Eight years ago I read a book that completely changed my paradigm of life. It was titled Living Buddha, Living Christ and was written by a small giant named Thich Nhat Hanh, a Vietnamese Buddhist monk whom I had never heard of.
I devoured the book. It spoke of things I had tried but never been able to verbalize. The pages spoke lovingly about unity, interfaith harmony, serving humanity through acts of kindness and compassion, and a self-contained tool called mindfulness, which would soon revolutionize my life. The words of Nhat Hanh were a salve for my soul, and they brought me to a deeper and more respectful understanding of Gautama Buddha, introducing me to the Christ I had been searching for my entire life but could never quite reach. With each turn of the page, I felt one less burden and one new insight. Concepts that had always been complicated for me because of dogma, the painful shame I felt after my failed attempts to be perfect, and confusion caused by the constant din of who was right and who was wrong in regard to my spiritual journey, suddenly became so simple, so alive and uncluttered, thanks to a Buddhist monk.
After finishing the book, I knew in my heart that I wanted to learn as much as I could from this man. Nhat Hanh is known affectionately as Thay (Vietnamese for teacher) to his monastic disciples and the lay practitioners that follow his path of mindfulness. I, too, became a student of Thay’s, and I quickly discovered he was so well known around the world he was mentioned in the same breath as Mother Teresa, Mahatma Gandhi, and Dr. Martin Luther King Jr., with whom Thay forged a deep and abiding friendship in the 1960s.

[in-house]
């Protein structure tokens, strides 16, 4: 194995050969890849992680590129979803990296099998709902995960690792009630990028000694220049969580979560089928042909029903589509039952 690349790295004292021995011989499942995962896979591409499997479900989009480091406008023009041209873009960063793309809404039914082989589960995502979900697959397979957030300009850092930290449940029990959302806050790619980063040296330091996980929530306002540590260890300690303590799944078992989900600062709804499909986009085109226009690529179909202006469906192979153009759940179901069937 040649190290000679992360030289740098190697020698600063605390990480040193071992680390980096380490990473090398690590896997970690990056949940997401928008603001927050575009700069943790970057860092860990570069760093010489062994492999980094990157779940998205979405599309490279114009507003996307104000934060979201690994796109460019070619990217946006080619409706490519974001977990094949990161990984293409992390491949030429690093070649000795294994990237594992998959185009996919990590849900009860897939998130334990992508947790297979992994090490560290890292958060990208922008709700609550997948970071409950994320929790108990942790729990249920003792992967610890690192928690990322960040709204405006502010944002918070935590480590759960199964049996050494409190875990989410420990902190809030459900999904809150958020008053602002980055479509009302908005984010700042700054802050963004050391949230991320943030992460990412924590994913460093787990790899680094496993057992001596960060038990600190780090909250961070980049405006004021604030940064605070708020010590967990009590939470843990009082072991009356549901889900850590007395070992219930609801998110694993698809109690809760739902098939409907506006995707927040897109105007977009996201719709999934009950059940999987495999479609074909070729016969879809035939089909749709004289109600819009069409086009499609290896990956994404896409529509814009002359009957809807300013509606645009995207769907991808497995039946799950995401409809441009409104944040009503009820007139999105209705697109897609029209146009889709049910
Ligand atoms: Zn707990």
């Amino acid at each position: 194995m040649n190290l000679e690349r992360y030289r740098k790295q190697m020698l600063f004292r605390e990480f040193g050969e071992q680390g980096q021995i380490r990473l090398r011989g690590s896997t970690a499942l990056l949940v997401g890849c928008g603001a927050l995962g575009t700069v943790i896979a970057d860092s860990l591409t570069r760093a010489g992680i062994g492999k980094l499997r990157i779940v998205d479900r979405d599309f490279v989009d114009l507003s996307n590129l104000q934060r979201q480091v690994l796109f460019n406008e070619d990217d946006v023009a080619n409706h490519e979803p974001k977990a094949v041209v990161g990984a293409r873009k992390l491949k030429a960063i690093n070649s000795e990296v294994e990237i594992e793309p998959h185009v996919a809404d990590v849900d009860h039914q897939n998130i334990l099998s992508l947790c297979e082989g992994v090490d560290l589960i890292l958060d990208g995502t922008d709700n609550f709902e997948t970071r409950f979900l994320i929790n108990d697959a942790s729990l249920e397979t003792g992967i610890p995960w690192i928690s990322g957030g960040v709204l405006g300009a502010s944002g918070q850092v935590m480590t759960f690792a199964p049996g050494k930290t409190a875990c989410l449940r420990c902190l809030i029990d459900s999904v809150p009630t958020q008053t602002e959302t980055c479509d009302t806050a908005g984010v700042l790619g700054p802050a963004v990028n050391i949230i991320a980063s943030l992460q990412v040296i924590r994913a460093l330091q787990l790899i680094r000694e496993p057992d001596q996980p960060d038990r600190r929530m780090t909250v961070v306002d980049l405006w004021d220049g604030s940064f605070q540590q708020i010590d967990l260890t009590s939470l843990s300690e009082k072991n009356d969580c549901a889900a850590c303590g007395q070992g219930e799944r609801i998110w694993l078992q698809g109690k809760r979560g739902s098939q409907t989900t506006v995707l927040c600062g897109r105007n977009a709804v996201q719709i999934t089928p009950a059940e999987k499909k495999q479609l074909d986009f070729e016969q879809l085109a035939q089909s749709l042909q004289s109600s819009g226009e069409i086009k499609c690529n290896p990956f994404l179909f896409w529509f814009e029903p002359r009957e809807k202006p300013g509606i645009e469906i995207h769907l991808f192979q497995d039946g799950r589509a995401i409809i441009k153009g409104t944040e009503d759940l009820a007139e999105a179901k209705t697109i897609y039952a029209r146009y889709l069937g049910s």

A few years after my introduction to Thay, I joined a sangha in Beaumont, Texas, and began incorporating mindfulness, prayer, and chanting into my daily life. It was around this time when I learned that Thay’s home monastery—Plum Village, which is located in France—had a satellite monastery called Magnolia Grove within a day’s drive of me in Batesville, Mississippi. Batesville is located just an hour south of Memphis, where Dr. King was assassinated, and it is also the home of Mt. Zion Baptist Church, where Dr. King delivered a sermon and speech on civil rights just two weeks before his assassination.
I attended my first retreat at Magnolia Grove in 2017, and I returned the following year as well. Though I had been looking forward to making this an annual pilgrimage, I encountered unexpected personal struggles in 2019, and not long after, the world as a global community experienced an unexpected calamity in the guise of COVID-19. So it was with great joy that I recently received an email from the monastery informing me that the retreat season was in full swing for 2022, as long as COVID-19 was kept at bay. I quickly signed up for the “Silence That Heals” retreat from March 16–20.
However, the trip was tempered by one unavoidable reality, one that would resonate with all those attending. Our beloved and venerable teacher, Thich Nhat Hanh, surrendered his physical body on January 22, 2022 at his root monastery in Hue, Vietnam at the age of 95. I meditated on the realization that this would be my first interaction with the monks and nuns of Magnolia Grove Monastery since Thay had passed away, but soon after my arrival, I realized that it was business as usual for them. We were greeted with the same positive, loving, and enthusiastic energy I had always experienced while on retreat there. My heart and spirit lifted—and I didn’t even know something was about to take place that would be one of the hallmark moments of my life.